how to paint a room like a pro

Applying a fresh coat of paint is one of the easiest and least expensive ways to transform the look and feel of a space. Anyone can paint a room but getting the results of a professional requires a little more talent.  Follow this tutorial on how to paint a room like a pro to achieve a perfect paint job every time.

paint a room like a pro

How To Paint A Room Like A Pro

How To Paint A Room Like A Pro:  The Prep

I cannot stress to you enough how important this step is to the outcome of the painting project.  You see, there are hours of prep work that needs to be completed prior to picking up a paint brush and roller.



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How To Paint A Room Like A Pro:  The Supplies

Brushes come in many shapes, sizes and functions.  It’s important for you to choose a brush that is suitable for the type of paint you are using.  For example, if you are using an oil-based paint, you need to make sure the brush you are using says it is suitable for oil.  It’s also a really good idea for you to find a brush that fits your hand so you feel comfortable when you are painting.  This is the brush I use.

I like to have 2 rollers going:  a 4-inch and a 9-inch with a nap that matches both the finish you want and the surface you are painting on.

How To Paint A Room Like A Pro:  Choosing a paint color:

Please… don’t try and pick a color from a 2” x 1” paint swatch.  This is a good way to narrow your color choices down but invest in a sample container (roughly $6.00) and paint a large piece of poster board.  This way, you can move it around the room to make sure you love the color before you invest the time and money into painting the entire room.



Once you’ve decided on a color, you will need to determine the amount of paint you need and decide on a sheen.  Here is a general rule for calculating the amount of paint you will need.  One gallon of paint will typically cover between 350-400 square feet.  I always recommend applying 2 coats or more if needed.

This is how I measure:

Multiply the width and height of each wall to get the wall square footage.  Subtract out the doors and windows.  This will give you your total paintable square footage (PSF).  Multiply the PSF by 2 (for the 2 coats ) then divide by 400 square feet.  This total is the number of gallons you will need to paint the room.  

If your job requires several gallons of paint, avoid color variations from can to can by opening all of the cans and mixing, or “boxing,” them together in a separate container. While you work, use a paint stick to mix the paint frequently, giving it a good stir from the bottom up to prevent the pigments from settling.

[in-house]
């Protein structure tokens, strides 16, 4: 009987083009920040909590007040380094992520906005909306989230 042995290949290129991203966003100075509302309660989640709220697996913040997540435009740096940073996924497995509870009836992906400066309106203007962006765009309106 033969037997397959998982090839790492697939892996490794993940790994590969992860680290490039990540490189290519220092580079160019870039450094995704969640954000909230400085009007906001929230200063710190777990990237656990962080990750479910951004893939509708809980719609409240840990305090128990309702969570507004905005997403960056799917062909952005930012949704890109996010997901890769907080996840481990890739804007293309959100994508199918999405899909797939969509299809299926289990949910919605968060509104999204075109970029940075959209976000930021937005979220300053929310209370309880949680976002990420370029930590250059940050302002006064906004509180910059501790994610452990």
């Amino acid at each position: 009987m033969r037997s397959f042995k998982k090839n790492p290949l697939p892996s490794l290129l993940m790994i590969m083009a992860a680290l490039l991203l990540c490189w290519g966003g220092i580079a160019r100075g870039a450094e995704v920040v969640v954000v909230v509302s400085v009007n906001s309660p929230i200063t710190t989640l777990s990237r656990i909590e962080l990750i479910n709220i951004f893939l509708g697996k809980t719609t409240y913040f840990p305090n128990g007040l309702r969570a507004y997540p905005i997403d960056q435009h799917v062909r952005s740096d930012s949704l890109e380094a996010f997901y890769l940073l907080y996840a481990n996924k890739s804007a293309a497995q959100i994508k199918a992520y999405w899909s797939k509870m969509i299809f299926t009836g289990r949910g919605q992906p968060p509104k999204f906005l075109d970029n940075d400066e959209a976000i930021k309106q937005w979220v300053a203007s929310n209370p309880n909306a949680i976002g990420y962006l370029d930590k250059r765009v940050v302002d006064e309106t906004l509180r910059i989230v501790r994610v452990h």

How To Paint A Room Like A Pro:  The Instructions

Before I give you the steps, lets discuss a couple of painting terms that can be confusing:

Cutting In =  Using a paint brush to paint areas that are too tight for rollers (such as at the ceiling line, corners, and along baseboards and trim).

Wet Edge =  The wet edge is the last paint you applied to the wall (that is still wet).  To eliminate lap marks/hat bands, roll the area of the wall into the part you cut in before it dries. 

Laying off = The final “strokes” of the roller starting at the top of the wall and allow roller to roll down to the bottom of  wall with little or no pressure.  To do this,  make a series of long vertical strokes—moving in one direction, left or right—up the full length of the wall. This last step distributes the wet paint across the surface in a nice even layer.


Step 1)  Load brush with paint.  Load a brush by dipping the bristles one-third of the way into the paint. To remove the excess paint off the brush, drag the brush against the inner edge of the paint can or bucket.  

Begin cutting in along the baseboard, ceiling and corner of the wall

Pro painters always work with “wet edges.”   The best scenario is having one person cutting in around trim, ceilings and corners and another person rolling the wall right behind him/her to avoid what we call a “hat band”.  If you can’t recruit a helper,  only cut in as much as you can roll while the paint remains wet.

Step 2)  Load roller with paint.  Fill the well of the roller tray with paint.  Dip the roller in halfway, then roll it back onto the tray’s angled platform to remove excess paint.  Apply paint first in an overlapping vertical “W” pattern, then re-roll this area filling in the voids, working within the space you cut in. 

After you’ve rolled a section of the wall, lay it off (see above).

An extension pole screwed onto the paint roller handle will help you reach overhead areas.

Repeat steps 1 and 2 until the room is completely covered with the new paint color.  Cover all areas of the wall and try to avoid missed spots. Don’t worry if the first coat looks thin, appears lighter than the color you chose, or doesn’t completely hide the original paint. A second application is usually required to provide a uniform, finished coat that accurately matches the color you purchased.

paint a room like a pro

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